Several years ago, I was in downtown Atlanta and popped into a quilt museum for African-American quilters. (I don’t remember the exact name.) That was the first I ever heard about the role quilts played in the Underground Railroad. It was a very interesting tour even though it was a fairly small museum. Many of the quilts were in fair to poor condition unlike most other quilt museums I have visited, because they had been saved over the years under much more difficult circumstances.
This is my contribution to Black History Month this year. For those of you who are my regular readers, and you are a very select group, you will notice this series is a little different from my normal offerings here. But sometimes, we need some variety. This is definitely it for this month.
There are some who don’t believe this is even true history. They may be right. But with oral history, it can be hard to verify a lot of the history you hear a few hundred years later.
Because so much about this part of our history had to be shrouded in secrecy, much of it was passed along by mouth. Much of it wasn’t told outside of immediate families until after the Civil War. Sometimes, it was even later before black families told white families these parts of their history. Another reason it was passed on verbally is that many of the people involved couldn’t read or write.
So when you hear people denigrate aspects of this history or say it isn’t valid because it wasn’t written, they are not dealing with the reality of the situation. There are many parts of the world where their history is dependent on verbal history. It tends to be quite consistent. It’s not always infallible, but frequently, the stories tend to agree with each other. The codes described for the quilts are very similar. I’m inclined to believe this really happened.
Here are some of the official dates.
The Underground Railroad was active during the years of 1810-1860. The movement ended with the signature of the Emancipation Proclamation by Abraham Lincoln on January 1, 1863. The dates of the Civil War were 1861-1865, so the Proclamation was about half way through the War. It is estimated that over 100,000 slaves were freed through the Underground Railroad.
How likely is it that this happened? Very likely. Who was in charge of the bedding and when it was washed and freshened?
I don’t really know how often these quilts were used as signals for slaves who were escaping, but it sounds reasonable. One quilter suggests the slave women made these quilts themselves in quilting bees as they stayed up all night. I find that hard to believe. To believe that, I would have to have an optimistic view of slavery and the lifestyle the slaves lived. They wouldn’t have been risking their lives to get away from that life if their lives were that good. Making quilts took a very long time. I don’t doubt they may have made some quilts, but not as many as were needed for this.
The homes they worked in had plenty of quilts. It is more likely they used the quilts that were available to them for signaling, under the guise of airing them out or washing them. That would be much more in line with the kind of thinking for clever, sharp-witted people who were needing to get away to freedom. Often, their owners underestimated their intelligence despite the fact that many of them carried a lot of responsibility, despite the fact that they couldn’t read or write. I can’t imagine all the things they had to remember while being unable to write notes to themselves! They had to have sharp minds to stay alive in many cases. I find it ironic that they would be able to use the quilts of their masters to warn and guide the people in the underground railroad along the way. That is very likely what happened,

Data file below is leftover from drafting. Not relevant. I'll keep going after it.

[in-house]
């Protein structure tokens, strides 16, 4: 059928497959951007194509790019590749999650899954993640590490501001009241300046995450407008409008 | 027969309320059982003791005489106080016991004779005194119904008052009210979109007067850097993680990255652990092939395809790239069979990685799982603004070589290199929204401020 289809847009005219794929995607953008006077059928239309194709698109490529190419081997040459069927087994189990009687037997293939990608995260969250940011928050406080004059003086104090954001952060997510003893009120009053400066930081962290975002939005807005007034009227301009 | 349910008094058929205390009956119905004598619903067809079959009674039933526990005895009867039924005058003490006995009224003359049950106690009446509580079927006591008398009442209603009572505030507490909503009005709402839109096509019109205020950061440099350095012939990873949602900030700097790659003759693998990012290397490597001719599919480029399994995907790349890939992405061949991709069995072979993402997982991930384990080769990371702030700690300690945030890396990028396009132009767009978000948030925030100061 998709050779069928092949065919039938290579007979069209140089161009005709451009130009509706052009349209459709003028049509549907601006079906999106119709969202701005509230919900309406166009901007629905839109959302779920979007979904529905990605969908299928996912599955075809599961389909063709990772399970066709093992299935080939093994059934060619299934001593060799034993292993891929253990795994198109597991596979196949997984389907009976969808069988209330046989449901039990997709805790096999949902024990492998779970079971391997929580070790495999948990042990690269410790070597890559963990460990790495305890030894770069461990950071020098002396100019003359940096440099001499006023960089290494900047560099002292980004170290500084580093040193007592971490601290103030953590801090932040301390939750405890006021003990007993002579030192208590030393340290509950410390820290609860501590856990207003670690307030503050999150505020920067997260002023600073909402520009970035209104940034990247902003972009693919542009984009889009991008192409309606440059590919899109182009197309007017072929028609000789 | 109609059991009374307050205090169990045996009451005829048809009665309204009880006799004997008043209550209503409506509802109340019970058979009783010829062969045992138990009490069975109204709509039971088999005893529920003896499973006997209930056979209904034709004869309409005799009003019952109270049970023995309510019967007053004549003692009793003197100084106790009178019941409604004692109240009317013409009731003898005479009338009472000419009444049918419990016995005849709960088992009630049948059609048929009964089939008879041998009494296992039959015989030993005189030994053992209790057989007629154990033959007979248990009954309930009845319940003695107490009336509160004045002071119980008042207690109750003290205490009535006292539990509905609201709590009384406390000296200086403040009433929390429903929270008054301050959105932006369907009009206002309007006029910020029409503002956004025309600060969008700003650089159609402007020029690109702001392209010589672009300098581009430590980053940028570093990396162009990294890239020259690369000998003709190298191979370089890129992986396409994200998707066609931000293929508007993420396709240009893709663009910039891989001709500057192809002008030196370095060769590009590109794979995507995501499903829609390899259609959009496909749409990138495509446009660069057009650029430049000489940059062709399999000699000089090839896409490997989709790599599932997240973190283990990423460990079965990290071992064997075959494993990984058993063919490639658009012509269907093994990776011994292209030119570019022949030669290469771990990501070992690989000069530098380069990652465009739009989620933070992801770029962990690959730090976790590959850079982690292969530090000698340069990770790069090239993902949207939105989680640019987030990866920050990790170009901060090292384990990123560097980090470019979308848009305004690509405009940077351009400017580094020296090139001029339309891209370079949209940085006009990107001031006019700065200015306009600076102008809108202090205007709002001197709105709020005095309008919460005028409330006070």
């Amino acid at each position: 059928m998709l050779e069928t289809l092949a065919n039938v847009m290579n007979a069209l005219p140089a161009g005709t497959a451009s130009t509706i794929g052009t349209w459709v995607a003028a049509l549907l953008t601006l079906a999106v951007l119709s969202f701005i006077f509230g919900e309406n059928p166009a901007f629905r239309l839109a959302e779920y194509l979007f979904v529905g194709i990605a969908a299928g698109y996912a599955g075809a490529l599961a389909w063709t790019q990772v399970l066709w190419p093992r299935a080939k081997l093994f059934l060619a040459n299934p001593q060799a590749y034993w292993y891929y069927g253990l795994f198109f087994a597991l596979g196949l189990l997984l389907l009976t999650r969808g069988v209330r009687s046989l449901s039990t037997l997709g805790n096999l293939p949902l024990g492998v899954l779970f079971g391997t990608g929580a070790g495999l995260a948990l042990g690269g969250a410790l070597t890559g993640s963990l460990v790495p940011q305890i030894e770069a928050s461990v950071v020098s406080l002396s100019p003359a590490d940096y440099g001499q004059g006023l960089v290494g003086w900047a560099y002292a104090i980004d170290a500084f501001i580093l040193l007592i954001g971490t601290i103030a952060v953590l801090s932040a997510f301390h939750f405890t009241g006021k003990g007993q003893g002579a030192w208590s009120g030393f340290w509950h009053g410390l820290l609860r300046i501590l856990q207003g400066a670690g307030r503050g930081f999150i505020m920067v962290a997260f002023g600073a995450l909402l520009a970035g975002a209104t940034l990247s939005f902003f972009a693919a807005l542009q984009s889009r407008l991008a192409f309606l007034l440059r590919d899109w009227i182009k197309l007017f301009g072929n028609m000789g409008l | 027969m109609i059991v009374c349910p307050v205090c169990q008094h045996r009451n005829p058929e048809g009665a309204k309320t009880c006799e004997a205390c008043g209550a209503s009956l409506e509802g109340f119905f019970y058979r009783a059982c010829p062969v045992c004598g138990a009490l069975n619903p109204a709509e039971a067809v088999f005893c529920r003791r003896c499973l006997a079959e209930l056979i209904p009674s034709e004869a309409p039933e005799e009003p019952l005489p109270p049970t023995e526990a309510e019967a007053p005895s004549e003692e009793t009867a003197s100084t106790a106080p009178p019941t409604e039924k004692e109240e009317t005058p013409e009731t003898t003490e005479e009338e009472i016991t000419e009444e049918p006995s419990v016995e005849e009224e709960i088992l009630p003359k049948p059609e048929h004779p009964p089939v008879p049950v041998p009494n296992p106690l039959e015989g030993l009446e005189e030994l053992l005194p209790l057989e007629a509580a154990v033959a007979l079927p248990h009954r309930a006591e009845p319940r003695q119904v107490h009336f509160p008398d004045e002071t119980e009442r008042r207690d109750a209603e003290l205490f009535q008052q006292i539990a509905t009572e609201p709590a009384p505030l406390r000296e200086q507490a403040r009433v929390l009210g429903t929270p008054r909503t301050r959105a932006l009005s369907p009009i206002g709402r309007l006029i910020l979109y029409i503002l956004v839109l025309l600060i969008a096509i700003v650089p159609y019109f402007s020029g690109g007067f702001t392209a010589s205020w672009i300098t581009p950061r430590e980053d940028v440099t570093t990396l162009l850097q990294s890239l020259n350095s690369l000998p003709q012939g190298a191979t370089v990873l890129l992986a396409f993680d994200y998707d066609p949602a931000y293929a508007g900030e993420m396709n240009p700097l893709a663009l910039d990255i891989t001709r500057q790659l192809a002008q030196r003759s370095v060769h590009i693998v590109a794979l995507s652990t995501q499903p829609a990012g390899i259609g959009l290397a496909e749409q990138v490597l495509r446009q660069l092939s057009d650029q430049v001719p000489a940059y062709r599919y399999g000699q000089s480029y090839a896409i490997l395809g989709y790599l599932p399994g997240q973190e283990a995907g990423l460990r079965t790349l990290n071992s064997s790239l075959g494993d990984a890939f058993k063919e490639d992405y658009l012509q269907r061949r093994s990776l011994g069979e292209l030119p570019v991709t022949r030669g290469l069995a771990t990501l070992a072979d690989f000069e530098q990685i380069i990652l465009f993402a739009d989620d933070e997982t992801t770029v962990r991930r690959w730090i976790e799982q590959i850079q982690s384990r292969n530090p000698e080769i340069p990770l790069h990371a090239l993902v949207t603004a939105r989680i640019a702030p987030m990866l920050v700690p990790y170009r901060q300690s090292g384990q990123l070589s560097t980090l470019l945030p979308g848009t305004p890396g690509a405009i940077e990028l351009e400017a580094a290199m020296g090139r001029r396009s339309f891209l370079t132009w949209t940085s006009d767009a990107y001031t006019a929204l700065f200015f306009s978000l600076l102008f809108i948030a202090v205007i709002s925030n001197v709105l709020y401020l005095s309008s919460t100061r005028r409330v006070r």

I’m presenting the blocks to you, two each week. They are approximately in the order of the way I think they might have been needed for the passengers on the Underground Railroad who were escaping.
Monkey Wrench Block (or Churn Dash Block)
A quilt with the Monkey Wrench block would be hung on the fence or porch shortly before it was time for a group to leave. This let the “passengers” know it was time to get their tools together. Tools included some money, a weapon for protection (usually a knife), tools to help build temporary protection along the way, a compass, as well as some food (often a loaf of bread).
Here is a link to my favorite quilting site that shows how to make this block. I know a lot of you probably aren’t interested in quilting. I just added it for those who might be. It’s about as simple as you can imagine. Quilting these days is not what it once was. There are all kinds of shortcuts that speed up the process.
Wagon Wheel Block
The alternate block above is a version of the wagon wheel block, The actual wagon wheel block has a smoother outside rather than the scalloped one.
The Wagon Wheel Quilt was hung to indicate anything from “It is time to load the wagon,” “Time to get provisions ready to leave on the wagon,” “The wagon is ready to go.” There were often many compartments in the wagons. Sometimes, the passengers were hidden in them.
Here is the link to make one kind of wagon wheel. On this site, it is called Grandmother’s Fan and is arranged in a different way than a wheel. But if you put four blocks together in a way that they form a wheel, with the centers meeting in the middle, you will have a wheel. If you look on the internet, you will see quite a variety of other types of Wagon Wheel Blocks. For instructions, I’m pretty much sticking to one person to instruct. Mainly because I find her instructions simple and clear.
2. Underground Railroad Sampler by Eleanor Burns and Sue Bouchard.
This is a pattern book for these quilts that I am writing about and a few more.